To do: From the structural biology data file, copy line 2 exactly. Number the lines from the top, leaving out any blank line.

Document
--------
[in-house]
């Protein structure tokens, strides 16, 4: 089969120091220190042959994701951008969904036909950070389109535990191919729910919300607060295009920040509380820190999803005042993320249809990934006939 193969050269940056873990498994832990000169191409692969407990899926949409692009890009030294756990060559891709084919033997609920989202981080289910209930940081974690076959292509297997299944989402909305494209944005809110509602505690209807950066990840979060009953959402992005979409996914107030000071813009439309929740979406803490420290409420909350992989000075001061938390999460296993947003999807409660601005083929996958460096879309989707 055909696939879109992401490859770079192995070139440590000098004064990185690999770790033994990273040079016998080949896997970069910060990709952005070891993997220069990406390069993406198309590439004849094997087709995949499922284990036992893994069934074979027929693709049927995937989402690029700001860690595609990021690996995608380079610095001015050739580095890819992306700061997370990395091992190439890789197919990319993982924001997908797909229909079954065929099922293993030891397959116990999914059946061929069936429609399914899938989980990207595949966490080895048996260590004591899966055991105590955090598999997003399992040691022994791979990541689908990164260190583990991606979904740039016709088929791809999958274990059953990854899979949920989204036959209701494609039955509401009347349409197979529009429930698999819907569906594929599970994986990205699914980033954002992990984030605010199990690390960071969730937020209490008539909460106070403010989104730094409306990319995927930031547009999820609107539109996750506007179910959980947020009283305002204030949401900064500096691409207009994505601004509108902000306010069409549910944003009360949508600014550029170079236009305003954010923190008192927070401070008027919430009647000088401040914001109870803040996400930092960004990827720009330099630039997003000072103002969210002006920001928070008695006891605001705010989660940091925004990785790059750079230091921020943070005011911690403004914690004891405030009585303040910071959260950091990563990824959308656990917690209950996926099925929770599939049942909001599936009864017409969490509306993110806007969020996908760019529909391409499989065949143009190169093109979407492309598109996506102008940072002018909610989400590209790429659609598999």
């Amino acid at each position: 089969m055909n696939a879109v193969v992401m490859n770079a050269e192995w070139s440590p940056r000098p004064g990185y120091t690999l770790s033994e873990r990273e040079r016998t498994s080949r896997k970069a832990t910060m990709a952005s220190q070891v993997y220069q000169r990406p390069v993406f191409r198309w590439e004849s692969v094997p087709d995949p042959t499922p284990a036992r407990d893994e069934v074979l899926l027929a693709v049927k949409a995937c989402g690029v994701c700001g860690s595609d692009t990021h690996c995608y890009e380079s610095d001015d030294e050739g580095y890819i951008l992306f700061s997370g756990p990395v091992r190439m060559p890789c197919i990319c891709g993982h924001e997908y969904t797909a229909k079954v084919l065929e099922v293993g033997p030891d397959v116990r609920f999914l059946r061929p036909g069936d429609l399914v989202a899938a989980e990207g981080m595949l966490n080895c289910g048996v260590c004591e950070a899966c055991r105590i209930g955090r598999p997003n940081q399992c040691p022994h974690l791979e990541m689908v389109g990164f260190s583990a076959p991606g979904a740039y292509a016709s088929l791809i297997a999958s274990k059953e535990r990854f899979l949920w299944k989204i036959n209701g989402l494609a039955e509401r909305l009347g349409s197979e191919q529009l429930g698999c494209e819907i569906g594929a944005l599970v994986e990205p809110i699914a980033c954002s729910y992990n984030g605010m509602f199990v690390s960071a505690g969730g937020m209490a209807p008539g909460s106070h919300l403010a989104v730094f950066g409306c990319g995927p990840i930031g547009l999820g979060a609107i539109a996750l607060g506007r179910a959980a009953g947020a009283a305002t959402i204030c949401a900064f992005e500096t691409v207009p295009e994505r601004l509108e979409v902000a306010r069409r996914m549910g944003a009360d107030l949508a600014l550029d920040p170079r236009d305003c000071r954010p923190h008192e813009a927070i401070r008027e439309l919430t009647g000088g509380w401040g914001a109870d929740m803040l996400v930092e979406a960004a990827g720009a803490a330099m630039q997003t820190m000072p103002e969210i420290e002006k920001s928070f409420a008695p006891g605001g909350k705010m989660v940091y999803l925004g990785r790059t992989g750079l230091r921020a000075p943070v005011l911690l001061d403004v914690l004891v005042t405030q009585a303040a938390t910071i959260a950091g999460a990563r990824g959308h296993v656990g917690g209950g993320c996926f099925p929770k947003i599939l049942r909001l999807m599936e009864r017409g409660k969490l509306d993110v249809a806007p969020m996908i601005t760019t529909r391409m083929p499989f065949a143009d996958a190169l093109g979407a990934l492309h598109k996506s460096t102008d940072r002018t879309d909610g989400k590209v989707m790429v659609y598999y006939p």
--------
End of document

């Protein structure tokens, strides 16, 4: 089969120091220190042959994701951008969904036909950070389109535990191919729910919300607060295009920040509380820190999803005042993320249809990934006939 193969050269940056873990498994832990000169191409692969407990899926949409692009890009030294756990060559891709084919033997609920989202981080289910209930940081974690076959292509297997299944989402909305494209944005809110509602505690209807950066990840979060009953959402992005979409996914107030000071813009439309929740979406803490420290409420909350992989000075001061938390999460296993947003999807409660601005083929996958460096879309989707 055909696939879109992401490859770079192995070139440590000098004064990185690999770790033994990273040079016998080949896997970069910060990709952005070891993997220069990406390069993406198309590439004849094997087709995949499922284990036992893994069934074979027929693709049927995937989402690029700001860690595609990021690996995608380079610095001015050739580095890819992306700061997370990395091992190439890789197919990319993982924001997908797909229909079954065929099922293993030891397959116990999914059946061929069936429609399914899938989980990207595949966490080895048996260590004591899966055991105590955090598999997003399992040691022994791979990541689908990164260190583990991606979904740039016709088929791809999958274990059953990854899979949920989204036959209701494609039955509401009347349409197979529009429930698999819907569906594929599970994986990205699914980033954002992990984030605010199990690390960071969730937020209490008539909460106070403010989104730094409306990319995927930031547009999820609107539109996750506007179910959980947020009283305002204030949401900064500096691409207009994505601004509108902000306010069409549910944003009360949508600014550029170079236009305003954010923190008192927070401070008027919430009647000088401040914001109870803040996400930092960004990827720009330099630039997003000072103002969210002006920001928070008695006891605001705010989660940091925004990785790059750079230091921020943070005011911690403004914690004891405030009585303040910071959260950091990563990824959308656990917690209950996926099925929770599939049942909001599936009864017409969490509306993110806007969020996908760019529909391409499989065949143009190169093109979407492309598109996506102008940072002018909610989400590209790429659609598999």